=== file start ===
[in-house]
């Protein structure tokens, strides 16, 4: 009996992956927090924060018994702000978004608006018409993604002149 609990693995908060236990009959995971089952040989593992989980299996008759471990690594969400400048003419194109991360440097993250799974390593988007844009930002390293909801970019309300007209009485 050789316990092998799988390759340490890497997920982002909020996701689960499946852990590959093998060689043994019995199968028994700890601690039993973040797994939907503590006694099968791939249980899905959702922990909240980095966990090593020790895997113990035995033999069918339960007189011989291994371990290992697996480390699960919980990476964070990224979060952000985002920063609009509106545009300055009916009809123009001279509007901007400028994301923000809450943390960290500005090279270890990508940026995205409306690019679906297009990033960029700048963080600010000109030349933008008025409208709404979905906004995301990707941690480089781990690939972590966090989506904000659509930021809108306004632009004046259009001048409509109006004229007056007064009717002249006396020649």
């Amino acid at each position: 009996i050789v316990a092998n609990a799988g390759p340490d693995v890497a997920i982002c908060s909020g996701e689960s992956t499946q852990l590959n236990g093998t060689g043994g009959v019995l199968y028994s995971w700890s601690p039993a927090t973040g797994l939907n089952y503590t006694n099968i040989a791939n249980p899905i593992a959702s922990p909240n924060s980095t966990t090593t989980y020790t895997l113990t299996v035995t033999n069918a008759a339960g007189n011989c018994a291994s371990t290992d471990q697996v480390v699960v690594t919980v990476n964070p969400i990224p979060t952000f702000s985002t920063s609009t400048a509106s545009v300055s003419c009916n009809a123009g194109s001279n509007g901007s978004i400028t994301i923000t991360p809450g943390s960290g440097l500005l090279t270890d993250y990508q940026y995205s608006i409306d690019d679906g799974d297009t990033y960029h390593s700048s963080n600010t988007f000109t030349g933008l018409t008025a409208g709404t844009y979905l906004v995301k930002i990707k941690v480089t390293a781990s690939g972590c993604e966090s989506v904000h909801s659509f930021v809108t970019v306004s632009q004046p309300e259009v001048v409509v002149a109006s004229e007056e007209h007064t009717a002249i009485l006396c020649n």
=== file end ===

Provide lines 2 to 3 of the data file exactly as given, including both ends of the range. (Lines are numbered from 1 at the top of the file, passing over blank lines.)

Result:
């Protein structure tokens, strides 16, 4: 009996992956927090924060018994702000978004608006018409993604002149 609990693995908060236990009959995971089952040989593992989980299996008759471990690594969400400048003419194109991360440097993250799974390593988007844009930002390293909801970019309300007209009485 050789316990092998799988390759340490890497997920982002909020996701689960499946852990590959093998060689043994019995199968028994700890601690039993973040797994939907503590006694099968791939249980899905959702922990909240980095966990090593020790895997113990035995033999069918339960007189011989291994371990290992697996480390699960919980990476964070990224979060952000985002920063609009509106545009300055009916009809123009001279509007901007400028994301923000809450943390960290500005090279270890990508940026995205409306690019679906297009990033960029700048963080600010000109030349933008008025409208709404979905906004995301990707941690480089781990690939972590966090989506904000659509930021809108306004632009004046259009001048409509109006004229007056007064009717002249006396020649």
């Amino acid at each position: 009996i050789v316990a092998n609990a799988g390759p340490d693995v890497a997920i982002c908060s909020g996701e689960s992956t499946q852990l590959n236990g093998t060689g043994g009959v019995l199968y028994s995971w700890s601690p039993a927090t973040g797994l939907n089952y503590t006694n099968i040989a791939n249980p899905i593992a959702s922990p909240n924060s980095t966990t090593t989980y020790t895997l113990t299996v035995t033999n069918a008759a339960g007189n011989c018994a291994s371990t290992d471990q697996v480390v699960v690594t919980v990476n964070p969400i990224p979060t952000f702000s985002t920063s609009t400048a509106s545009v300055s003419c009916n009809a123009g194109s001279n509007g901007s978004i400028t994301i923000t991360p809450g943390s960290g440097l500005l090279t270890d993250y990508q940026y995205s608006i409306d690019d679906g799974d297009t990033y960029h390593s700048s963080n600010t988007f000109t030349g933008l018409t008025a409208g709404t844009y979905l906004v995301k930002i990707k941690v480089t390293a781990s690939g972590c993604e966090s989506v904000h909801s659509f930021v809108t970019v306004s632009q004046p309300e259009v001048v409509v002149a109006s004229e007056e007209h007064t009717a002249i009485l006396c020649n």